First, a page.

Kenyan ride-hailing firm Little is expanding to Addis Ababa joining Safaricom and several other Kenyan firms in the race to crack the Ethiopian market that has so far remained closed to foreign firms.
Little chief executive officer Kamal Budhabhatti told Business Daily the firm will invest $5 million (Ksh540 million) in the next five years, with plans to inject an additional $5 million based on its growth projections.
The company, which competes with global players Uber and Taxify in Kenya, Uganda, Zambia, and Tanzania, will start Ethiopia operations this months.
It will recruit 2,000 drivers targeting corporates and individual customers with plans to later launch food delivery, and outside Addis Ababa in the country of over 100 million people.
"Ethiopia has always been on our sight," Mr Budhabhatti said in interview yesterday.
The digital taxi firm becomes the latest Kenyan company to enter Ethiopia days after a Safaricom-led consortium received a telecommunication operator licence in Ethiopia, setting the stage for Kenya's largest telco to start operations in the market of over 100 million people.
Ethiopia's award of a new telecoms licence paves the way to open the market to international investors for the first time, a key part of Prime Minister Ahmed's economic strategy.
"When we saw Safaricom heading to Ethiopia, we got the courage to get there. It is a large market and we see an opportunity to extend our services there," said Mr Budhabatti.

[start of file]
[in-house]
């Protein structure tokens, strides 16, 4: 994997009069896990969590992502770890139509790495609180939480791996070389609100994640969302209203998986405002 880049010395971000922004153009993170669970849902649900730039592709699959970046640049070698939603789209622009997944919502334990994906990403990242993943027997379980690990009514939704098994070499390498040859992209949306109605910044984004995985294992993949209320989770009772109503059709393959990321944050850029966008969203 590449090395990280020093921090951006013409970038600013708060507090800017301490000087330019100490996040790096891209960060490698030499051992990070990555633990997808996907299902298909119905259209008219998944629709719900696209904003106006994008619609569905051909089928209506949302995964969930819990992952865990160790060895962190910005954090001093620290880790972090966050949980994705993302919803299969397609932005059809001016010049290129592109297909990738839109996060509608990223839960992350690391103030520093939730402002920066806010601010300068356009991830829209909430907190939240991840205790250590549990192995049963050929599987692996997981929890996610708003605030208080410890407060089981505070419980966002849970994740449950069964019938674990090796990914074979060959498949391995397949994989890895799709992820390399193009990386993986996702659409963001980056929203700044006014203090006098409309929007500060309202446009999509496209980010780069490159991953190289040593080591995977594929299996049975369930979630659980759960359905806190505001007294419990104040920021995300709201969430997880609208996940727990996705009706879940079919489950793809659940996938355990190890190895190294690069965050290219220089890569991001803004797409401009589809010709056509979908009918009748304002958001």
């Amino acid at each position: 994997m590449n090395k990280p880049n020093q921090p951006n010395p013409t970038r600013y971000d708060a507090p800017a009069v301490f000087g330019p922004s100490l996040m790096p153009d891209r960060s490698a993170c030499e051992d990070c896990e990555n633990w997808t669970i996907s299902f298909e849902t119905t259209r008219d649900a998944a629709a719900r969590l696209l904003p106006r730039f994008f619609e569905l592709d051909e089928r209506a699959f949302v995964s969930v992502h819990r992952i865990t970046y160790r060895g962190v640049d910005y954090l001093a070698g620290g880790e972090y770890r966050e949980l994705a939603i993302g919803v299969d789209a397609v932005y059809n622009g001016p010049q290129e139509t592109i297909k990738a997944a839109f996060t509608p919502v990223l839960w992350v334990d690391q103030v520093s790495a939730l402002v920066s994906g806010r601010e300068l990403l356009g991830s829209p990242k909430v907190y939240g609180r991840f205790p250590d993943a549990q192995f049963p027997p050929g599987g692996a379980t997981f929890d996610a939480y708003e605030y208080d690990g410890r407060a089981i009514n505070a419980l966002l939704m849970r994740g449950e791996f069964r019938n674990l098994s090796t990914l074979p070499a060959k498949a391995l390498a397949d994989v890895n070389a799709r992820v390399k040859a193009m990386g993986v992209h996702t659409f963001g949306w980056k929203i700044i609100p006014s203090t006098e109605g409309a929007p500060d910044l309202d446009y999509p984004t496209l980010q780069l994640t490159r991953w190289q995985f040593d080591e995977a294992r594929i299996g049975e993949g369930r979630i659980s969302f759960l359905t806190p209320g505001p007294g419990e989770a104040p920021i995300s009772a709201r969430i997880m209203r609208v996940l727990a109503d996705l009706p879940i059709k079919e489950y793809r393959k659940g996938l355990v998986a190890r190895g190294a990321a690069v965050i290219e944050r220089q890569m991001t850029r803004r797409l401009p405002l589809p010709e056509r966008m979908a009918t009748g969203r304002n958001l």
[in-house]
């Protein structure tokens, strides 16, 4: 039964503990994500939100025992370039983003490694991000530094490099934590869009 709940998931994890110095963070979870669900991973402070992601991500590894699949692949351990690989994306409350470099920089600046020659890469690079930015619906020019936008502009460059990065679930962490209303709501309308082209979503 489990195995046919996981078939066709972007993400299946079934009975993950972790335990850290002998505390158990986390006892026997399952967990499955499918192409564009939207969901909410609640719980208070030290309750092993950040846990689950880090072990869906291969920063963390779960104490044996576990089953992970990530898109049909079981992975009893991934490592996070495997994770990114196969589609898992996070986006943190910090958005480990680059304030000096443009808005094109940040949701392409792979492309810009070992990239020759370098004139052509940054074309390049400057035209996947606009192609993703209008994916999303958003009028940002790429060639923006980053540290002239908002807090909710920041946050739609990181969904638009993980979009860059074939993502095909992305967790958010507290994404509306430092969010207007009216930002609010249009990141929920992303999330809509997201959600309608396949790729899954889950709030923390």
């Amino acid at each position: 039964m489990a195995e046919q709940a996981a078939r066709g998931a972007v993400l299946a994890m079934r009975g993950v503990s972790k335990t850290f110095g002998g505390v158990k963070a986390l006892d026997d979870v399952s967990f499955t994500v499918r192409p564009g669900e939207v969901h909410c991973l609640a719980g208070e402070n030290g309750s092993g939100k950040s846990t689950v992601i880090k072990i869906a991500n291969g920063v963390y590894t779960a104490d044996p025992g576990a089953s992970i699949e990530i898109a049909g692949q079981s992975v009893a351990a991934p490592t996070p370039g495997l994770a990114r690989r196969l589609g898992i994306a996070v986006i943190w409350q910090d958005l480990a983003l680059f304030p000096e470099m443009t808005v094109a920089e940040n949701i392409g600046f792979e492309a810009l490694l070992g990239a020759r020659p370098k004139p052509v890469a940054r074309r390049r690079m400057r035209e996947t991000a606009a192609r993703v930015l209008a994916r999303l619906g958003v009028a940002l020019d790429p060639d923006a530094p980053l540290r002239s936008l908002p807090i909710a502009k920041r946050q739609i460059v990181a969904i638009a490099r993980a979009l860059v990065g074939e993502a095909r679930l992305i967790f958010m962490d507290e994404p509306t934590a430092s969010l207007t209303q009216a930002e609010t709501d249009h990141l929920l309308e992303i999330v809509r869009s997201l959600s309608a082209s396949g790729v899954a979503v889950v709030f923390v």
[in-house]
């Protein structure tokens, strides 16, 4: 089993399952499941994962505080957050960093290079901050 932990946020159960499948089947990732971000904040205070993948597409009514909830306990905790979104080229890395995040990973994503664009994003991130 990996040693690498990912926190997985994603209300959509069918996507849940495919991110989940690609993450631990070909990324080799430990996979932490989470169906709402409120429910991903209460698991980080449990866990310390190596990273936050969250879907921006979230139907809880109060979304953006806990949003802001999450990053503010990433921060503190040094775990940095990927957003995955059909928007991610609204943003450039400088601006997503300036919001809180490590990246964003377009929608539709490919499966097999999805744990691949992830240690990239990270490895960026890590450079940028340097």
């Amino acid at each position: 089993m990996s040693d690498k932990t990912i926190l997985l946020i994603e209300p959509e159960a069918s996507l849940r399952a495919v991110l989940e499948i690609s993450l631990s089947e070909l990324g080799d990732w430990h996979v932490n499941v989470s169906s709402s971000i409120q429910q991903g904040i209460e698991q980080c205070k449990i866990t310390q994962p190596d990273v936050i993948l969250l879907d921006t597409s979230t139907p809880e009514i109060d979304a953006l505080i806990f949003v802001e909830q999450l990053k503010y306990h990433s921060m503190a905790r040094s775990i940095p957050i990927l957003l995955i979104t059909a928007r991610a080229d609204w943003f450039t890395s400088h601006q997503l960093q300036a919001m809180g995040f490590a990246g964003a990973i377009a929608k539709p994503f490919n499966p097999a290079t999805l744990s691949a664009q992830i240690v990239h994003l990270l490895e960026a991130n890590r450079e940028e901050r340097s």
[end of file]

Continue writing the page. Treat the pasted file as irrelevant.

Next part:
Business Daily learned that Little will partner with State-run Ethio Telecom which recently launched a mobile money financial service dubbed telebirr.
"We have some great Ethiopian partners. We felt that it is a very large market, and for us to succeed there, we need to work closely with Ethiopian companies who would bring a wealth of local and cultural knowledge," said Mr Budhabatti.
Several Kenyan firms have been eyeing the Ethiopian market for years due to the country's huge population. The Kenyan firms are attracted by the growth potential in that market, whose 100 million population means a huge untapped business opportunity. Its population, which is the second largest in Africa after Nigeria, offers immense opportunities for business.
Ethiopia has kept foreign involvement in the economy at a bare minimum but its ongoing economic reforms look set to strengthen investor sentiment.
The horn of Africa nation has also consistently registered robust economic growth, averaging 10 percent in the past five years.
Besides telecommunications, the Ethiopian government last year announced plans to open up the aviation sector, the State logistics firm and electricity monopoly to private investment.
Shares in sugar factories are also being sold and tentative steps towards opening up the financial sector have been taken.
The Kenyan firms eyeing to crack the Ethiopian market include insurer Jubilee as well as lenders, KCB, Equity, Cooperative Bank and Stanbic.
Little says through its application one can access the delivery services, transport, doctor services, corporate services, and the wallet which enables one to send money, buy airtime, pay bills among other functions.
Escalating armed conflict in Ethiopia's Tigray region pitting Tigrayan forces against the Ethiopian military and its allies from Amhara and the neighbouring nation of Eritrea has raised concerns over the investment climate in the country.